Bees! All tree fruit needs to be pollinated by bees. If you plan to grow fruit, plan to deal with bees! While we do not recommend you go into the beekeeping business, it might be a interesting sideline endeavor, if you have difficulty finding hives to rent from commercial beekeepers, or your populations of wild pollinator bees is low. As you may have read, honeybees in particular are facing great challenges with colony collapse and other diseases and issues. Proper pollination and, hence, healthy bees are very inter-twined.
Pollination occurs when the blossom is open and the pollen is transferred from the anthers to the stigmas of the flowers. Since most fruit trees require cross pollination with a different variety, this pollen transfer does not always occur in the same flower. Often this transfer is not by a single bee visiting one variety and them going to another variety, like he "knows" that is his job. Often is by certain bees in the hive working a single tree over, flying back to the hive to "unload" their pollen and nectar, and rubbing against their buddies and transferring pollen in the hive. Then these bees take this pollen to another variety and to other trees. Bees are working to collect nectar and pollen for their own purposes, and the pollination a by-product that benefits the fruit grower.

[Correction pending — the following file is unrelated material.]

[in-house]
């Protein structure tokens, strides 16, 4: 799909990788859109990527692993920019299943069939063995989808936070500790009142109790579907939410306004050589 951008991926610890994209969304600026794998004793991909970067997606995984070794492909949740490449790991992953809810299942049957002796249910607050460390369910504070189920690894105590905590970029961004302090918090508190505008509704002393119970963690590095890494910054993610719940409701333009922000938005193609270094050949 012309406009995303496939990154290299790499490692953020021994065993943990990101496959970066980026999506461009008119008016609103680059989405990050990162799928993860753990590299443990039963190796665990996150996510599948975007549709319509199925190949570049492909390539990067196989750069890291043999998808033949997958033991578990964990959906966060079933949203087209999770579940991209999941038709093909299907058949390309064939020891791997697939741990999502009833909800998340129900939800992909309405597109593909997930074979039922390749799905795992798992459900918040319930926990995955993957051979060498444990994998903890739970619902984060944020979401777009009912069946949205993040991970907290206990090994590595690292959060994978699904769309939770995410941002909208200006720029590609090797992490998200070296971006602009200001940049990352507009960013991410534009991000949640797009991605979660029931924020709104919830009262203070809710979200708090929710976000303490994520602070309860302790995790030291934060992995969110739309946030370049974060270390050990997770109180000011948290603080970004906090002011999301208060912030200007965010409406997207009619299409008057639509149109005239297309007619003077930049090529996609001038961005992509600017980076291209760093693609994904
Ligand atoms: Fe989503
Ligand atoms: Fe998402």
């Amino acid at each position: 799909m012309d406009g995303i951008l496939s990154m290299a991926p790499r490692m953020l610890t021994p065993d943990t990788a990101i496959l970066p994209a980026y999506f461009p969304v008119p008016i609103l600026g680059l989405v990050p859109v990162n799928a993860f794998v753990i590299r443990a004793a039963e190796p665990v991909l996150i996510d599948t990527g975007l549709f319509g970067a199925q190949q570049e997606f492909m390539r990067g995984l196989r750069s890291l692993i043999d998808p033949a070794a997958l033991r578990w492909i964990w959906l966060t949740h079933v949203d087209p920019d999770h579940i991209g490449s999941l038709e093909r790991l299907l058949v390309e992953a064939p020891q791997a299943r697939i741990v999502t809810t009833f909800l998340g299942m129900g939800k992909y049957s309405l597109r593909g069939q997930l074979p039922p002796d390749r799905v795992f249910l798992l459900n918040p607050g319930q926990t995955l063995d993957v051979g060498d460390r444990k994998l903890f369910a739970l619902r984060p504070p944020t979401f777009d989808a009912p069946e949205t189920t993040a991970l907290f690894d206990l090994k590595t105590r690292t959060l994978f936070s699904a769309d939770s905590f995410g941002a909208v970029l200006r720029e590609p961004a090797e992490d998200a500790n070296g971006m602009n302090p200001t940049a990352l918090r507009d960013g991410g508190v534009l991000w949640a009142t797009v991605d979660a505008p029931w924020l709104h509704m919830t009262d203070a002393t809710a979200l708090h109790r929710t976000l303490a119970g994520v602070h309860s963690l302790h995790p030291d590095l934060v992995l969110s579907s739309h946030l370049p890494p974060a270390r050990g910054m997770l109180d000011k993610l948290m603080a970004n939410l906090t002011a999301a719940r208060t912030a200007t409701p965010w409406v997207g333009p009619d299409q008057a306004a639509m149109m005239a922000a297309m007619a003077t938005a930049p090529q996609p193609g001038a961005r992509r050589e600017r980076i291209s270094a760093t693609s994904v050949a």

Cultured honey bees are not the only pollinators in the world either! There are many native, wild bees of species very different from the common honey bee that are often much more efficient pollinators than honey bees. Learn to respect, maintain and enhance their habitats, since the commercial honey bee has many diseases and predator insects which have been affecting them in the past 15-20 years.
Pollinator Varieties: Many new and beginning fruit growers worry unduly about proper pollination---which varieties to plant next to others, how far apart they should be, when they bloom, etc. It really can be simplified more and made less frustrating.
As a general rule of thumb, if you have planted lots of variety diversity within a class of fruit in the same orchard, then you will often have adequate pollen sources, but if you have large blocks of varieties separated by 75-100 feet from each other, then plan to provide pollen sources within the blocks.